Strawberry ice cream mochi at Ilweolilil (Kim Hae-yeon/ The Korea Herald)
As the weather gets warmer and pandemic restrictions are mostly lifted, ice cream shops and vendors are hoping to present their frozen delights to more customers.
The cold dessert has been loved by Koreans through more than half a century of changes.
In the ‘60s and ’70s, summer months saw ice pop vendors selling the cold treats from their carts in downtown streets and market alleys.
Carried in a portable wooden box, the vividly colored frozen ice pops were sold for 5 won (3 cents) apiece. The frozen pops were hard to bite, hence their nickname “hadeu,“ the Korean pronunciation of the English word “hard.”
Starting in the late 1980s, global ice cream franchises landed in the country, along with donut shops and cafes. Ice cream could now be enjoyed at ice cream parlors.
Ice cream lovers eventually came to crave more variety in flavors, textures and ingredients, leading to the rise of independent ice cream shops that are popular today.
Since most independent ice cream shop owners are big fans of ice cream, they go all out to make unique creations.
The following are three ice cream parlors in Seoul that are getting outstanding reviews on social media and dining apps.
(1) Before it melts
Before it melts located next to Seogang University, western Seoul (Kim Hae-yeon/ The Korea Herald)
Everyone has their own childhood memories linked to ice cream.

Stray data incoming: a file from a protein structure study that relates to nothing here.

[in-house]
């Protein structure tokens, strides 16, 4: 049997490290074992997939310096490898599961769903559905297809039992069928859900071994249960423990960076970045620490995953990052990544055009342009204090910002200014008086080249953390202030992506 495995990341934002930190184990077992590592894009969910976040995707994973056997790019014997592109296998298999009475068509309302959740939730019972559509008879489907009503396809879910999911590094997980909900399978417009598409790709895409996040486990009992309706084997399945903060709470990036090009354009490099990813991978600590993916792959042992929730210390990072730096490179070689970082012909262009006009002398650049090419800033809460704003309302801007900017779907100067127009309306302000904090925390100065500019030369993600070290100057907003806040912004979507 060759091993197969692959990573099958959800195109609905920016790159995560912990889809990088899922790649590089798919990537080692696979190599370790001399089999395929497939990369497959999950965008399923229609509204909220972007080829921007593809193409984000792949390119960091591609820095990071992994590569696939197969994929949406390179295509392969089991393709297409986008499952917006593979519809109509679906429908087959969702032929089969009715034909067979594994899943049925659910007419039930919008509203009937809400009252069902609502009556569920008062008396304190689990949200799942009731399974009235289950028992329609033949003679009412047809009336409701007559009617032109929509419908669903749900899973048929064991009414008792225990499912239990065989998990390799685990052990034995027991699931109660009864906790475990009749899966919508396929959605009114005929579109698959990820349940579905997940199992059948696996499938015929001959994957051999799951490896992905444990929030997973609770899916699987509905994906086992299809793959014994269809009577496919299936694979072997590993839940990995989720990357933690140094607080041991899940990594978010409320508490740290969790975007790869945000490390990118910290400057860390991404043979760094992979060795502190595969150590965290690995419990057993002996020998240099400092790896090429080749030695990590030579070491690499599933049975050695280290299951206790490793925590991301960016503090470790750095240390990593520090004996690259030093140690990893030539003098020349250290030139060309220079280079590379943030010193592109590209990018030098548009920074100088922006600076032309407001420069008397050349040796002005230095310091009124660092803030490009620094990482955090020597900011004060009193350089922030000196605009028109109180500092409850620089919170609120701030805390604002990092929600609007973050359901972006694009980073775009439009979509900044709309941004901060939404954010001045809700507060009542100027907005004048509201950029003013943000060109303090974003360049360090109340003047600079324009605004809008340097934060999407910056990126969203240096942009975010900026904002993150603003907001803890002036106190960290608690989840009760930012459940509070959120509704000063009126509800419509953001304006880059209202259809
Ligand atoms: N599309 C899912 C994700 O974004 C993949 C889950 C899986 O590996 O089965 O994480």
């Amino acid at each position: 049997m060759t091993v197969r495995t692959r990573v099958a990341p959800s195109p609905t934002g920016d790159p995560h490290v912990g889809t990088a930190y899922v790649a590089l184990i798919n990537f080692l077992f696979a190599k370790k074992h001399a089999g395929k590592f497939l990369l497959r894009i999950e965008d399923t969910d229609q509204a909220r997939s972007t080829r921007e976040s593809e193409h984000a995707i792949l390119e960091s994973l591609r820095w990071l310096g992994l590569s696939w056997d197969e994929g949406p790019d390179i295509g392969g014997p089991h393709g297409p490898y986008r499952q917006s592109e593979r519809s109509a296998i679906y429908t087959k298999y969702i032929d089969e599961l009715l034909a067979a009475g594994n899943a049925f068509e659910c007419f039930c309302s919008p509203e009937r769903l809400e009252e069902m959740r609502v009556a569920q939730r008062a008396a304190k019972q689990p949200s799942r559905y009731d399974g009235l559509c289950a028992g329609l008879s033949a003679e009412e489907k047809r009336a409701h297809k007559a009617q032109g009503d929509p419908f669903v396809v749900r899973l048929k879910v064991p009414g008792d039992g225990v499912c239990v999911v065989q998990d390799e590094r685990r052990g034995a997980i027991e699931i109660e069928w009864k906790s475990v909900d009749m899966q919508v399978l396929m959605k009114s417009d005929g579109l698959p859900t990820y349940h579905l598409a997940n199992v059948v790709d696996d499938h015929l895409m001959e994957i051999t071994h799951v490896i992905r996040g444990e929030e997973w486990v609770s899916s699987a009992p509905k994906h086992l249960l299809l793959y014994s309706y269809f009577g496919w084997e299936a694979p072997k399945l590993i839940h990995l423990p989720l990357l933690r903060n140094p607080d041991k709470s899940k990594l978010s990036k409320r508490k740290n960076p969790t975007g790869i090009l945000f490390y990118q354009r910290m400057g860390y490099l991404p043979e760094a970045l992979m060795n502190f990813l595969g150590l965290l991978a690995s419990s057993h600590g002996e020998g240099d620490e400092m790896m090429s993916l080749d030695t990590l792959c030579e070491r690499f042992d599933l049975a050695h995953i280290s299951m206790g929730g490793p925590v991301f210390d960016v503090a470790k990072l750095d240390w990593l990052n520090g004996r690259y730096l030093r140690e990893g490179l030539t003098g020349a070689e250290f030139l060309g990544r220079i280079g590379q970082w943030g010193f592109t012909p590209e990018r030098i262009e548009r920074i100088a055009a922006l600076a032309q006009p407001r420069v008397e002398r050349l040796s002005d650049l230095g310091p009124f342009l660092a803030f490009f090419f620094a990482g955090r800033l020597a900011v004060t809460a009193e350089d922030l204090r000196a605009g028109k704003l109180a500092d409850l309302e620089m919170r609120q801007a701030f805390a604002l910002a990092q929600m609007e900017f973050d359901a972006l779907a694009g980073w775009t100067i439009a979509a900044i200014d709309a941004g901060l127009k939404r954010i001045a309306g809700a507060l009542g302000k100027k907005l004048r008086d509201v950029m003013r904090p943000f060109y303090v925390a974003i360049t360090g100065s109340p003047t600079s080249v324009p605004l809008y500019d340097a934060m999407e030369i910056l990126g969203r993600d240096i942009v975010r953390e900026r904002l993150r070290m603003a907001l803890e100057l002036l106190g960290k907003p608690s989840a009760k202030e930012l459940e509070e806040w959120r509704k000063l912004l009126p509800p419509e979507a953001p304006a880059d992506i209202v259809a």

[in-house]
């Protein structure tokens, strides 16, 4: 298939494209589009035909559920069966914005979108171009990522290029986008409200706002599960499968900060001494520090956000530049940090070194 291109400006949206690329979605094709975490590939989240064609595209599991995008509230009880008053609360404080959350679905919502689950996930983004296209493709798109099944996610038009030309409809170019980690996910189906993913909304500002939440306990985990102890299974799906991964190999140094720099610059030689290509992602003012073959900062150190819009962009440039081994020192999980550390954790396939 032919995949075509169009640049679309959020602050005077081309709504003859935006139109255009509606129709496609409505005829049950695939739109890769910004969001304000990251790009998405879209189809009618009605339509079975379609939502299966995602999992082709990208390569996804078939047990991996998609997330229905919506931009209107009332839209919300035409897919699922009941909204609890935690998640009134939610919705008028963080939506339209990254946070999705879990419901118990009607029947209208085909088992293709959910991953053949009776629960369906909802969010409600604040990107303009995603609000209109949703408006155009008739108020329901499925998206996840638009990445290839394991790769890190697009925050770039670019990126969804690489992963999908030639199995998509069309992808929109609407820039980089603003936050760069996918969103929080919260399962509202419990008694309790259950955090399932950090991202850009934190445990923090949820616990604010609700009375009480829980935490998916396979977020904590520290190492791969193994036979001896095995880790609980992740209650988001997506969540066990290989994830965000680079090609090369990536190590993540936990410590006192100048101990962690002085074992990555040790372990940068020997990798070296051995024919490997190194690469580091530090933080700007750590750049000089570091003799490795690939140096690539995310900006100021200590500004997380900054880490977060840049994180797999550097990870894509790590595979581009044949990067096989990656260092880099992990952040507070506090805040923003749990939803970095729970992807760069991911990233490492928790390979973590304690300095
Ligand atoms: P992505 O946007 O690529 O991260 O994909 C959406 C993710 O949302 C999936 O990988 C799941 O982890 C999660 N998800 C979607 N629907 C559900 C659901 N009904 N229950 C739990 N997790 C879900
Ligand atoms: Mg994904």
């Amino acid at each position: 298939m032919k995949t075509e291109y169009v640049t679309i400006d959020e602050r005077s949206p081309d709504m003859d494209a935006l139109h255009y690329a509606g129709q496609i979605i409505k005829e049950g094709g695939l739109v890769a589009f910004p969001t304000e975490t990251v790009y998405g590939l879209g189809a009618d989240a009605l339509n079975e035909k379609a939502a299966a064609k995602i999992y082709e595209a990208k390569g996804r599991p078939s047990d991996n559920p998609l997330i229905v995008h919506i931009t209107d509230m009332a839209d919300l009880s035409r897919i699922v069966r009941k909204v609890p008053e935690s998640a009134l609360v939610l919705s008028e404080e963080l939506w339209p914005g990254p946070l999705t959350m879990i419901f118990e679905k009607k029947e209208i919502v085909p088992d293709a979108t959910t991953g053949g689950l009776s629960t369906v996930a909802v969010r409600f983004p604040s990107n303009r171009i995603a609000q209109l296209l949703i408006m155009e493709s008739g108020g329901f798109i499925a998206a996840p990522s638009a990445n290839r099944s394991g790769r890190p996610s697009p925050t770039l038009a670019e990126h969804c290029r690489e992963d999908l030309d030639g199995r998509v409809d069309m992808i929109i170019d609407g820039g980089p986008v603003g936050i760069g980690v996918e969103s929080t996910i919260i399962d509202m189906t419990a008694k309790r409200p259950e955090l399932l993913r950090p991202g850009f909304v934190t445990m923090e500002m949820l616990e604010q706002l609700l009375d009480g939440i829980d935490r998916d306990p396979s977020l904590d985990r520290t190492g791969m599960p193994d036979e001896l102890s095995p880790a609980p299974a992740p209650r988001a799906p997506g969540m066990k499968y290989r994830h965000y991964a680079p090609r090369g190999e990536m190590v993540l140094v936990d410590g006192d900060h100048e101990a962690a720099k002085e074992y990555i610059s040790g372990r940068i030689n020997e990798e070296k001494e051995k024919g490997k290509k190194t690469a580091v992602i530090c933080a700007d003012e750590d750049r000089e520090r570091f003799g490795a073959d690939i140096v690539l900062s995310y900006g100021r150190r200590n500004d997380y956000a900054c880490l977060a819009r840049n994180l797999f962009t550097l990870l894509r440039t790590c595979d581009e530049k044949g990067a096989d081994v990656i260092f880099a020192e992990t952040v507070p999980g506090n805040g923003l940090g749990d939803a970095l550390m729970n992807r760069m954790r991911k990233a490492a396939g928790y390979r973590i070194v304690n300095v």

A five-minute walk from Daeheung Station Exit No. 2 is Before it melts, a cozy and humble ice cream shop with an interior featuring wooden furniture.
“A spoonful of ice cream always gave me a moment of small joy in my childhood years,” Before it melts owner Park Jeong-soo told The Korea Herald. “As a kid, it also felt magical to feel the ice cream turning into liquid from a solid state when in the mouth. It does not take long until you crave another spoonful.”
Park Jeong-soo, owner of Before it melts, scoops his ice cream creation, Memon Lelon. (Kim Hae-yeon/ The Korea Herald)
Regular customers cannot just go for “the usual,” since the menu changes daily.
Its daily menu, hung by the entrance, has 10 different flavors. The store has invented more than 400 different flavors so far, according to Park.
“Our regulars still have a sense of excitement heading to our store, not knowing which flavor they will get.”
Flavors at Before it melts range from perilla leaf and bellflower, to basil tomato and Icheon rice.
Their ice creams fall on the light and watery side, and are neither chunky nor rich.
Two scoops in a small cup or cone costs 4,700 won. Upon ordering, an additional flavor of one’s choice is offered on a spoon for a taste.
A small cup of ice cream served at Before it melts (Kim Hae-yeon/ The Korea Herald)
Ilweolilil located on the second floor of a building at Daehangno, central Seoul (Kim Hae-yeon/ The Korea Herald)
Located in Daehangno, Ilweolilil -- the name means Jan. 1 -- is treasured by college students and youngsters who relish enjoying ice cream in the shop‘s homey atmosphere.